Rolling Stones drummer Charlie Watts dies
London, Aug 24 (EFE).- Charlie Watts, the drummer who spent nearly six decades providing the foundation for the sound of the Rolling Stones, has died, his publicist said Tuesday. He was 80.
“It is with immense sadness that we announce the death of our beloved Charlie Watts. He passed away peacefully in a London hospital earlier today surrounded by his family,” Bernard Doherty said in a statement.
The news came weeks after the band’s oldest member announced he would not part of this year’s Rolling Stones US concert tour due to an unspecified medical issue.
“Charlie was a cherished husband, father and grandfather and also as a member of The Rolling Stones one of the greatest drummers of his generation,” Doherty said.
Watts is survived by his wife, the former Shirley Ann Shepherd, daughter Seraphina and granddaughter Charlotte.
Born into a working class family in London, Charles Robert Watts learned the drums from listening to jazz records and played at various clubs while holding down a full-time job as a graphic designer at an advertising agency.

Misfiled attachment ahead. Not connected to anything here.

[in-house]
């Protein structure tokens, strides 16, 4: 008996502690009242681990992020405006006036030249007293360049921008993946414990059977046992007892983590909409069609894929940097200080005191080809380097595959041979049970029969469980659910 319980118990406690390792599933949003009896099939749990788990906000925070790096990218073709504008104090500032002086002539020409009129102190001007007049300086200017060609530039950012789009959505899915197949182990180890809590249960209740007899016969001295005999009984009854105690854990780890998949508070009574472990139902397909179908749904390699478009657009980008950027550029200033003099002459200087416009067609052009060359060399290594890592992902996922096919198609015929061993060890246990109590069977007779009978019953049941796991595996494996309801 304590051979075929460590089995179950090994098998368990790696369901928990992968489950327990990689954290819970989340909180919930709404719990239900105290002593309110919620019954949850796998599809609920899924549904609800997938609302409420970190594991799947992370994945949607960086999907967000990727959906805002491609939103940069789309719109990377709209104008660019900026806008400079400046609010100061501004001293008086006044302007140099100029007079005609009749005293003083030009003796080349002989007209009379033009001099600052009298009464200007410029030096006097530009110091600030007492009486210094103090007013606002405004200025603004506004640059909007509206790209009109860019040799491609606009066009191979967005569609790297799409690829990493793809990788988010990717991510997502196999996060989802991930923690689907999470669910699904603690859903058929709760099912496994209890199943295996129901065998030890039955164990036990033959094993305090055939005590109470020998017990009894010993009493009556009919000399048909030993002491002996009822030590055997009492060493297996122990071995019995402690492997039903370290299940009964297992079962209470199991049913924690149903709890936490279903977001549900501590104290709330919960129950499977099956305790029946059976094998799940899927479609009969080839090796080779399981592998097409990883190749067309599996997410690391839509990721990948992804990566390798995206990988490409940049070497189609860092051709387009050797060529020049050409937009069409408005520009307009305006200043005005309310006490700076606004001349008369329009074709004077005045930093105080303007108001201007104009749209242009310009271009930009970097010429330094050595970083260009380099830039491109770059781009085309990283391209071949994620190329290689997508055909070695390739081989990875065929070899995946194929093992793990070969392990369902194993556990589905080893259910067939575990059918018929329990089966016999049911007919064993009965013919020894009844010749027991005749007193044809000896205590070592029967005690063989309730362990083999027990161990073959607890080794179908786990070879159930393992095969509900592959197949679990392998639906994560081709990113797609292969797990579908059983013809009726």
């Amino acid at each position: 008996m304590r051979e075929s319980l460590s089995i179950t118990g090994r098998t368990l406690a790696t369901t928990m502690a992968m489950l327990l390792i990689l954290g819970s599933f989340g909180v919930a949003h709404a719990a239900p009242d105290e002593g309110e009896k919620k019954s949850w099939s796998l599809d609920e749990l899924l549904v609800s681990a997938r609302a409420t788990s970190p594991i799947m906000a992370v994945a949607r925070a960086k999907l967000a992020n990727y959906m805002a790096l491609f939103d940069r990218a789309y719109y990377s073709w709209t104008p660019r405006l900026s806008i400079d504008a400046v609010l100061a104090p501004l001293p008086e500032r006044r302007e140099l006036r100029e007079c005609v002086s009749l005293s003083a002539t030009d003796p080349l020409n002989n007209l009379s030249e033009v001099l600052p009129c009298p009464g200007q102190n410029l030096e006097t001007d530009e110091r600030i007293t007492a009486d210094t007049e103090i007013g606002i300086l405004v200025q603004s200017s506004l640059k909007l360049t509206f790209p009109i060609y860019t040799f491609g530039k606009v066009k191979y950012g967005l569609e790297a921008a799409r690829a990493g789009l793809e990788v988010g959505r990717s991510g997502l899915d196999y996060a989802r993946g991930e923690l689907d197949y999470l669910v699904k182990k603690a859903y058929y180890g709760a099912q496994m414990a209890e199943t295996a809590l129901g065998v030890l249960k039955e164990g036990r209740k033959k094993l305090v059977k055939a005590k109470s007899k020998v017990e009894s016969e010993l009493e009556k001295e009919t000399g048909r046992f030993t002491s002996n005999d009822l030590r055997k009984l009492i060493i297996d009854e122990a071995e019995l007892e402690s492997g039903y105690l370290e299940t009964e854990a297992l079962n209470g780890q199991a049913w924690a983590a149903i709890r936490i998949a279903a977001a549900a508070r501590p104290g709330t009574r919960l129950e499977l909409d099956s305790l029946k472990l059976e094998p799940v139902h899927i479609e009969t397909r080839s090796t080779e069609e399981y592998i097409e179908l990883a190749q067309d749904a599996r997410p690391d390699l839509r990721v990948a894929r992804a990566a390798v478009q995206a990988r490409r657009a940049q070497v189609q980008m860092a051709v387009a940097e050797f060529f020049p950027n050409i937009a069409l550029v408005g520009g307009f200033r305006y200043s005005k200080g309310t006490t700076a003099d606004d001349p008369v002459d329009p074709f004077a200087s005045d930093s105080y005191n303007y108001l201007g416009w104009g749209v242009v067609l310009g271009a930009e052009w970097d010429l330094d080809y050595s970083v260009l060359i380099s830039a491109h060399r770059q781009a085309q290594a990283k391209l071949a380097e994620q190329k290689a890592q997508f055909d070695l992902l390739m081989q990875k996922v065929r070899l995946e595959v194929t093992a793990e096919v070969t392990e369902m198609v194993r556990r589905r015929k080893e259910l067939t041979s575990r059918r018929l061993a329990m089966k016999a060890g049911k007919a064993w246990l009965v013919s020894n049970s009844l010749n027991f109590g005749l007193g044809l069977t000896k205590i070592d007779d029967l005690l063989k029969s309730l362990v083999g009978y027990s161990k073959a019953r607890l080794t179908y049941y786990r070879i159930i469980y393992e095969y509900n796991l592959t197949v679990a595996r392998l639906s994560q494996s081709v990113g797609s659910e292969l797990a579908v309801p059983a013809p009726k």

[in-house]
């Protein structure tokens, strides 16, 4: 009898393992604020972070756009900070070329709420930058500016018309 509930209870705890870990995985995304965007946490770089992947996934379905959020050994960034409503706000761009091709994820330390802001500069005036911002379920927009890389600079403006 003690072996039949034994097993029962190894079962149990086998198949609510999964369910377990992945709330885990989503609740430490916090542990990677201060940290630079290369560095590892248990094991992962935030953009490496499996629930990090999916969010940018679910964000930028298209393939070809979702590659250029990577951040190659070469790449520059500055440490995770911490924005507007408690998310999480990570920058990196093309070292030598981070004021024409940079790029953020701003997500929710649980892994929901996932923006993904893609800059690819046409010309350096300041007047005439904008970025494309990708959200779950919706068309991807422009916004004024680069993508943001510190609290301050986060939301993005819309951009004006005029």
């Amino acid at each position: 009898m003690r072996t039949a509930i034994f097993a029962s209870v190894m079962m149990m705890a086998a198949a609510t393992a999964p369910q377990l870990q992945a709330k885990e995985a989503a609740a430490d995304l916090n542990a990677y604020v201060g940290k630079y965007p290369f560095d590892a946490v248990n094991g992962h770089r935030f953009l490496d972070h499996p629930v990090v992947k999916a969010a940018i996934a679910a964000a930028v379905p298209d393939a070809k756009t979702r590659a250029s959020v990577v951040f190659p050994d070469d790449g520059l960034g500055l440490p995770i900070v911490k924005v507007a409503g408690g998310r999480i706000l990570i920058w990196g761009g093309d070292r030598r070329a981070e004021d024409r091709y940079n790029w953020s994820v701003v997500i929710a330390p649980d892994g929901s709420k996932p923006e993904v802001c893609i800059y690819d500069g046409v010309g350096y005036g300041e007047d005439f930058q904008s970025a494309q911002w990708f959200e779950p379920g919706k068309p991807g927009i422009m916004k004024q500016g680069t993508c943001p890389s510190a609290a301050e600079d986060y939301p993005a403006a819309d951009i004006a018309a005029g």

It was through his work with the band Blues Incorporated that Watts met Mick Jagger, who would later form the Rolling Stones with Keith Richards and the late Brian Jones.
The trio became a quartet with the addition of bassist Bill Wyman, but the Stones went through several drummers before persuading Watts to join in 1963.
Jones left the band in 1969, a few months before his death, and Wyman stepped down in 1993.
The drummer, though he disliked touring and eschewed the rock star lifestyle, remained with the Stones while pursuing his interest in jazz with projects such as the Charlie Watts Quintet. Watts also put his art training to work on behalf of the Stones, working with Jagger to design the elaborate stage sets for the band’s tours.
Critics have identified the combination of Watts’ drumming and Richards’ approach to rhythm guitar as the core of the Rolling Stones sound.
But Richards insisted in 1979 that Watts was the essential element.
“Everybody thinks Mick and Keith are the Rolling Stones. If Charlie wasn’t doing what he’s doing on drums, that wouldn’t be true at all. You’d find out that Charlie Watts is the Stones,” Richards said.
Rock luminaries took to social media to express sadness over Watts’ death.
“He was a lovely guy,” Paul McCartney said in a video posted on Twitter. “Condolences to the Stones. It will be a huge blow to them because Charlie was a rock, a fantastic drummer.”
The other surviving Beatle, Ringo Starr, also acknowledged the passing of his fellow drummer: “#God bless Charlie Watts we’re going to miss you man peace and love to the family Ringo.” EFE